SAMARA Furniture and Its Use

SAMARA Furniture and Its Use

Doug Wintin
The Architect Within

Wally Rogers
Dining Table and Chairs

John Christian
The Owner's View

Jerry Johnson
The Eclectic Mr. Wright

Ted and Lynn Osborn
Thoughts About FLLW
Furniture Designs


SAMARA Education Series
SAMARA Furniture and Its Use
Spring 2000 - Table and Chairs
   The Dining Area
   The Furnishings
   The Craftsmanship
   The Drawings
   The Construction

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SAMARA Education Series
Spring 2000

SAMARA Furniture and Its Use
In A Frank Lloyd Wright Designed Home

Dining Table and Chairs
Wally Rogers


Carla Lind, a staunch advocate and protector of Frank Lloyd Wright buildings, tells us that dining areas represent some of Mr. Wright's most perfectly conceived interior spaces. To Wright, dining is intended to be a family function where individuals gather to enjoy each other, their home-cooked meals, and at times the company of others.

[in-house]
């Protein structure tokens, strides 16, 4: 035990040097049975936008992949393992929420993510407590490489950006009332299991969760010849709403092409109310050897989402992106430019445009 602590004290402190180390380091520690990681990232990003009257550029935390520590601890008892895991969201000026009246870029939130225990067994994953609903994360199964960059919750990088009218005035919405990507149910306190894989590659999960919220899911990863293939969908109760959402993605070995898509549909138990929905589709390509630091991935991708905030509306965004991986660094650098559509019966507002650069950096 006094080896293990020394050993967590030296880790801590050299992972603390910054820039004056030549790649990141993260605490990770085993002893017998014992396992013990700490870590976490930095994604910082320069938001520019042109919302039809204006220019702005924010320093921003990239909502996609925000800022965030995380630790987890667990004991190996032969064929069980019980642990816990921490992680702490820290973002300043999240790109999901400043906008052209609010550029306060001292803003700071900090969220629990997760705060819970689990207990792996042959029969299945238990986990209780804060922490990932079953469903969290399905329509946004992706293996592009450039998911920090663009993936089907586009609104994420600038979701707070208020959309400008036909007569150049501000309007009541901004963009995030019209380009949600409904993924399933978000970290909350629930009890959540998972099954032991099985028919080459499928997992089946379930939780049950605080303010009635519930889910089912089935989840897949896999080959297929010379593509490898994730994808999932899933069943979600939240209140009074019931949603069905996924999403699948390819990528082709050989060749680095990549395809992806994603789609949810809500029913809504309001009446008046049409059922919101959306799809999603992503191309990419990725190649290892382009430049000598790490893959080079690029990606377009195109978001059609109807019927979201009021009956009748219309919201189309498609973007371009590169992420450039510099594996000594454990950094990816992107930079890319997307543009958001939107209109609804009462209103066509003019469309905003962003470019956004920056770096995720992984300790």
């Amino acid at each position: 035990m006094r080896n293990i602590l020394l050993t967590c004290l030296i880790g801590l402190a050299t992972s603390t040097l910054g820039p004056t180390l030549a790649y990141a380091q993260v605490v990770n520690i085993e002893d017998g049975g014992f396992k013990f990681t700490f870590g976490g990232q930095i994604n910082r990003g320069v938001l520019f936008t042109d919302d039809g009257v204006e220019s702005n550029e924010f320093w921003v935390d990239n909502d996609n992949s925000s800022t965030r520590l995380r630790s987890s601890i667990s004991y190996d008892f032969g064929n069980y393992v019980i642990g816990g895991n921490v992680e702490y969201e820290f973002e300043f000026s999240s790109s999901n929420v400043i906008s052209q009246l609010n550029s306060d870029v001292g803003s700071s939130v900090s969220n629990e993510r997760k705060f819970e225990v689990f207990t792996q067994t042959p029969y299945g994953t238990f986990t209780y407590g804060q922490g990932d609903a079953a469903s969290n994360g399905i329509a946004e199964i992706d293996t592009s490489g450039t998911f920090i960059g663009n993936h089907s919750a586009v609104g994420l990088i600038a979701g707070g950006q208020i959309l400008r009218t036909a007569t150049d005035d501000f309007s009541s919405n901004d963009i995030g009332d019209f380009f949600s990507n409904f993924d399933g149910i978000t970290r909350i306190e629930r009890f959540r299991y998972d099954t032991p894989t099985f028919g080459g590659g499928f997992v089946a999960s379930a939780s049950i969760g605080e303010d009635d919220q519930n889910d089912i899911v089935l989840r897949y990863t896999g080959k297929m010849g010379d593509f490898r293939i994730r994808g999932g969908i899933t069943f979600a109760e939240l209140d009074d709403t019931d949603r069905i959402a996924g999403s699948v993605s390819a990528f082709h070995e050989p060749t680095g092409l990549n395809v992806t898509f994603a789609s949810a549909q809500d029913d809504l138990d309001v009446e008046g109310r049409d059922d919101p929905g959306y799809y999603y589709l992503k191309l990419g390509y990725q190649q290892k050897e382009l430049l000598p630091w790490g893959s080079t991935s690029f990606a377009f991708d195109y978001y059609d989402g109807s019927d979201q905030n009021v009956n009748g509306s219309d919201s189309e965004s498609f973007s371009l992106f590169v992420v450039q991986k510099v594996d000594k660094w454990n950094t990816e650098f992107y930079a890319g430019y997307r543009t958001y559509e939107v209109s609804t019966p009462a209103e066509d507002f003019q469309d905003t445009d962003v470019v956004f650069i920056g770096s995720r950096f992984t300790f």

Social changes in America pushed the dining room from being a separate area in the home, like in the Victorian age, to being a vital part of a home's kitchen complete with its cooking area. Early in his career, Mr. Wright conceived the dining area as part of the living room by first opening the space to the garden.

As he began to chip away at the box, Frank Lloyd Wright removed partitions that separated adjoining spaces, including the reception, living, dining and cooking areas of the home. As shown here at SAMARA, he placed high value on movement through space as opposed to blocking it.

Dining Table and Chairs
Introduction | The Dining Area | The Furnishings
The Craftsmanship | The Drawings | The Construction

SAMARA Furniture and Its Use
Copyright 1999-2018   All rights reserved.
The John Christian Family Memorial Trust, Inc.
Created April 30, 2000
Latest Revision June 19, 2000